I mentioned when I restarted this blog that I want this to be a place for museum professionals but also for people aren’t in museums at all. Today, I’m going to explain to you what the heck I do.
Since I was in seventh grade, I was set on my future career. Twelve year old me finally settled on a career after spending my childhood years being convinced that I would be a clown, then a dancer, a DJ, maybe a veterinarian, most certainly a fashion designer — oh and later an architect. Like many pubescent youth, I finally figured it all out. I was going to be a teacher. Eighteen year old me started undergrad as a history major and secondary education minor and ended up graduating a history major with no teacher certificate but a whole new passion (more on that later).
I’ve had the privilege of being a museum educator for a few years now. Still it’s a bit difficult to quickly summarize what I do. I usually end up saying “I’m a teacher at a museum.” That’s not too far off actually. Allow me to share with you some of the responsibilites of a museum educator.
Things a museum educator might do:
- Programming; for almost all museum educators this is what your job mostly entails. “Programming” in the museum world usually means scheduled activities that usually have some educational component. Art wokshops, lecture series, and other museum programs need someone one to come up with ideas to engage visitors, plan it out, and make it happen.
- We work with our oldest and youngest visitors. Sometimes educators work with a special age group at an institution.
- Museum educators might also design, book, and/or lead field trips.
- They may work part-time or full-time.
Things I’ve actually done before:
Ok, this is actually what being a museum educator has meant for me for me time to time. These are real things I’ve done.
- Waking up at 3 am and deciding to write a list of all the little details I need to get done for that program or event next week.
- Googling the weirdest combination of things part because you need to accurately explain this to kids and part because you’re too curious not to. A few things I’ve Googled for my job: “how old is the earth”, “how to make a cloud”, “what are highland games”, and so on.
- Writing lots of label text so I hope you’re reading those little signs in the galleries or online.
- Tried making an art zine with a bunch of teens.
- Met awesome people like Wendy Red Star when planning and moderating a sweet photography panel. *name drop*
- Traveled to New York City, St. Louis, Pittsburgh, and Phoenix for work including nerdy museum conferences.
- Turned to a mad scientist over time. Did I mention I can make circuits now? Did I mention I’m a history major? I made a circuit with dinosaur toys and LEDs — just for kicks.
- Designed more things than my non-graphic design self has ever imagined. You want a flyer, a Facebook event cover, a brochure? I got you!
- Came into work with a bad attitude and, by the end of a program, had an adorable 8 year old hugging my legs then thinking “Yep, this is what I’m supposed to be doing.”
Pretty cool, right? I know what you’re thinking: “How do I become a museum educator?” Far be it from me to think I’m some expert on making it happen but I can give you some advice — but you’re going to have to wait till next for PART TWO *cliffhanger!*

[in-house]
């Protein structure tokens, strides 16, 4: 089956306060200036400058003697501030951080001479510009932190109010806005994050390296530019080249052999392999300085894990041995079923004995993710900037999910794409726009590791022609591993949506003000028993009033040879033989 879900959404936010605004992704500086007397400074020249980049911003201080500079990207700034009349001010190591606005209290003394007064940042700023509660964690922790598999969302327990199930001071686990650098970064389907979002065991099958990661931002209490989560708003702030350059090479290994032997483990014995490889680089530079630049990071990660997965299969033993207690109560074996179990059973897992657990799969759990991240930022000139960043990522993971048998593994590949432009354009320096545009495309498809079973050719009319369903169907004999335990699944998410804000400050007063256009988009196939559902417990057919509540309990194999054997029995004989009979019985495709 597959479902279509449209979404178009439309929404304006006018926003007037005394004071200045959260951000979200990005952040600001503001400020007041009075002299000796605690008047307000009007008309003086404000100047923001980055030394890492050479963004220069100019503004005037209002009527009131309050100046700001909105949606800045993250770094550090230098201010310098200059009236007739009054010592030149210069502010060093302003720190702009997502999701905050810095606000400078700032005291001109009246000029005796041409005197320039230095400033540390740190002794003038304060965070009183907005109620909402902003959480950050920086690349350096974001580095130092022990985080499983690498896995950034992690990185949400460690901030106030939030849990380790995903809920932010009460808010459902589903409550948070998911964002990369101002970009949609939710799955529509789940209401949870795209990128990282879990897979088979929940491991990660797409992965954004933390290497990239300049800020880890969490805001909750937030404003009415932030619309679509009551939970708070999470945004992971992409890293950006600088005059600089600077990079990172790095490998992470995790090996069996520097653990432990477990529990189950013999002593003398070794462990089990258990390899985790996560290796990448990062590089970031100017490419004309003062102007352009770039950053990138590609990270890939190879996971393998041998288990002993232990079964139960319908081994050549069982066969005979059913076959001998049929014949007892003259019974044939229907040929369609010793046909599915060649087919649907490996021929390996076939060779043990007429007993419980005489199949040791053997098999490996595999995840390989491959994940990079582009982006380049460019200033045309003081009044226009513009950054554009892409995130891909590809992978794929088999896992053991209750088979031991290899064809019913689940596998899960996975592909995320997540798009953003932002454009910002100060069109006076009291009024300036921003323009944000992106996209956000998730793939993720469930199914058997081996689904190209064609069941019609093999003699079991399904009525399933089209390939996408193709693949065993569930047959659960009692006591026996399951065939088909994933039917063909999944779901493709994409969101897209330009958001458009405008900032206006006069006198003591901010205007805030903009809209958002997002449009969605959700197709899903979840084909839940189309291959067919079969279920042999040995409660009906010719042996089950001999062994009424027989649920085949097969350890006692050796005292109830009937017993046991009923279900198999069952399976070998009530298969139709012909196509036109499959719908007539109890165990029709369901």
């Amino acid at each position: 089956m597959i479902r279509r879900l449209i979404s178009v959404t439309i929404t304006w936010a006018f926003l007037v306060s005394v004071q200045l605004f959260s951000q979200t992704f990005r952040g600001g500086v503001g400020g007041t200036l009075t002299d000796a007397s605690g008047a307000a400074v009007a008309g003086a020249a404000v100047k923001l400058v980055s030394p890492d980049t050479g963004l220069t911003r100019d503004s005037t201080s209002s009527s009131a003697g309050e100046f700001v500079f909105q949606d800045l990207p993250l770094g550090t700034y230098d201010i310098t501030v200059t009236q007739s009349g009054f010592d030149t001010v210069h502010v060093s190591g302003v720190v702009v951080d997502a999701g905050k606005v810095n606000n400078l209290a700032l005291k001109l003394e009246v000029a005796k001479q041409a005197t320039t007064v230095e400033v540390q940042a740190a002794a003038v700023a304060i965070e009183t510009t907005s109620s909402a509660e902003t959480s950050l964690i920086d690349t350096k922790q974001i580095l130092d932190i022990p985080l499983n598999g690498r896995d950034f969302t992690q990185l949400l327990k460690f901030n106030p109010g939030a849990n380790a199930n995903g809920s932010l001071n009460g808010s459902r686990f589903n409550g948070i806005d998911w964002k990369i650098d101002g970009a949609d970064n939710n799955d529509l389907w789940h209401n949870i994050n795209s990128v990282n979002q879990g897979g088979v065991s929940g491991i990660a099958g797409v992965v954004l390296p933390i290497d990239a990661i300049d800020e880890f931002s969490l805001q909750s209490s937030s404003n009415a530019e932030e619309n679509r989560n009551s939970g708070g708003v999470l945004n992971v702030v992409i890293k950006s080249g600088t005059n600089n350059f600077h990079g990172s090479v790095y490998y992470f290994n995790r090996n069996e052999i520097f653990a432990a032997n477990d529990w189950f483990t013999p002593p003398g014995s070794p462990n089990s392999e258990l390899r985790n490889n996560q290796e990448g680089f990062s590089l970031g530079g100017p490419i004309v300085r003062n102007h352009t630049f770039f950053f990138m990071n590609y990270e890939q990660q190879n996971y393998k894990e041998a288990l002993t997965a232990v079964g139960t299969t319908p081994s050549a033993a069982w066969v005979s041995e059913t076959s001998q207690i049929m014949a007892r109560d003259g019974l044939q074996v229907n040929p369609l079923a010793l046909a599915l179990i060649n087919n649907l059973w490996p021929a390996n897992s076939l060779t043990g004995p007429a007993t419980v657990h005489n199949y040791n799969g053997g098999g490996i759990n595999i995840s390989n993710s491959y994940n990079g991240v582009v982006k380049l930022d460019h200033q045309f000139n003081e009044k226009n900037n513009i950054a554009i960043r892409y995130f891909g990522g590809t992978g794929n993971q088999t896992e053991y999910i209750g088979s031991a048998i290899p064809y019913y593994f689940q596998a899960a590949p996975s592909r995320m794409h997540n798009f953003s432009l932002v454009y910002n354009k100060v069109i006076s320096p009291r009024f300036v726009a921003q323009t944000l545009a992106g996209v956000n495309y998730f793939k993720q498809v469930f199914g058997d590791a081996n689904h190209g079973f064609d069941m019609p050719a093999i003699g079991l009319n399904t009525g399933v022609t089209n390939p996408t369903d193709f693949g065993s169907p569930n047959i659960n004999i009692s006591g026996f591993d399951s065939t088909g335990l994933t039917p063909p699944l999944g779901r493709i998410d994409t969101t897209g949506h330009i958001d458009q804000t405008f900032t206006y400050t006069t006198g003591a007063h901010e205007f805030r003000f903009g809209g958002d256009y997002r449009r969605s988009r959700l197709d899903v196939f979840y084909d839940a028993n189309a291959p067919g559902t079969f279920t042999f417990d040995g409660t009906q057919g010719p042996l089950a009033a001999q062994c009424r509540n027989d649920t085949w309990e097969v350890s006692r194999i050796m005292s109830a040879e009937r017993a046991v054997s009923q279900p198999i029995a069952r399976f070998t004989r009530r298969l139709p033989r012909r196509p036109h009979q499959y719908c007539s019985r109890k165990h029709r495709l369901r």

Hey, here’s an idea: maybe you should follow this blog for updates. Seriously, thanks for your views and likes. I hope to keep it coming.
Museum educators, chime in and tell me what you do. Tell me the weird stuff.
…and museum professional.
I’ll get into all of that shortly. Let me start by saying, I’m impressed anyone at all is still visiting my blog considering that I’ve left it silent for four years. There are a few reasons why I left this blog behind: mainly it started in grad school and I got bored and busy after graduation. Secondly, I started working in museums and didn’t know how to reconcile some of my professional thoughts about the institutions I worked at. Basically, I was scared of getting in trouble for some of my more critical views of places I was employed. Last but not least, good ol’ impostor syndrome. “Hey, look at all these museum blogs! I haven’t been to that conference before. I don’t have anything to say that someone hasn’t already. I don’t know who they’re referencing. Am I supposed to know this person?” Yea.
Well, I’ve come up with new topics that excite me and have given up any attempts to be what I think I should be on here. Hopefully, some of what is to come is of interest to those who are not history and museum nerds as well.
On this note, let’s get it started — again.
- I love Renaissance fair (ren faire — if you wanna be legit). You may not even know what a Renaissance fair is. I only vaguely had an idea what they were until a few years ago when a fellow history nerd friend initiated me. Let me set the scene: you drive out to some rural area in the summer, park out in a sea of cars, and somehow emerge from you vehicle to some vague moment in English history which is both medieval and Renaissance. If you know any of your European history, you already know this isn’t the same time period. I glaze past this and any anachronisms I come past (I’m not always this kind).
Bristol Renaissance Faire 2017
Hey, there is Queen Elizabeth I and her court (Elizabeth’s sidepiece – Robert Dudley doesn’t look too shabby either with his shaped mustache and single pearl drop earring)! It’s a place where you can eat a pickle on a stick, watch a joust, and dress up in your early Italian Renaissance inspired gown (which you forced your mother to sew per your detailed design) made of completely historically incorrect polyester blend fabric. It’s historic reenactment lite. I mean, even some public historians side-eye legitimate historical reenactments because how does one correctly recreate the past anyway? But hey, I’m a twenty something year old Black woman, who happens to be a public historian/museum professional, who likes Renaissance fairs. Huzzah!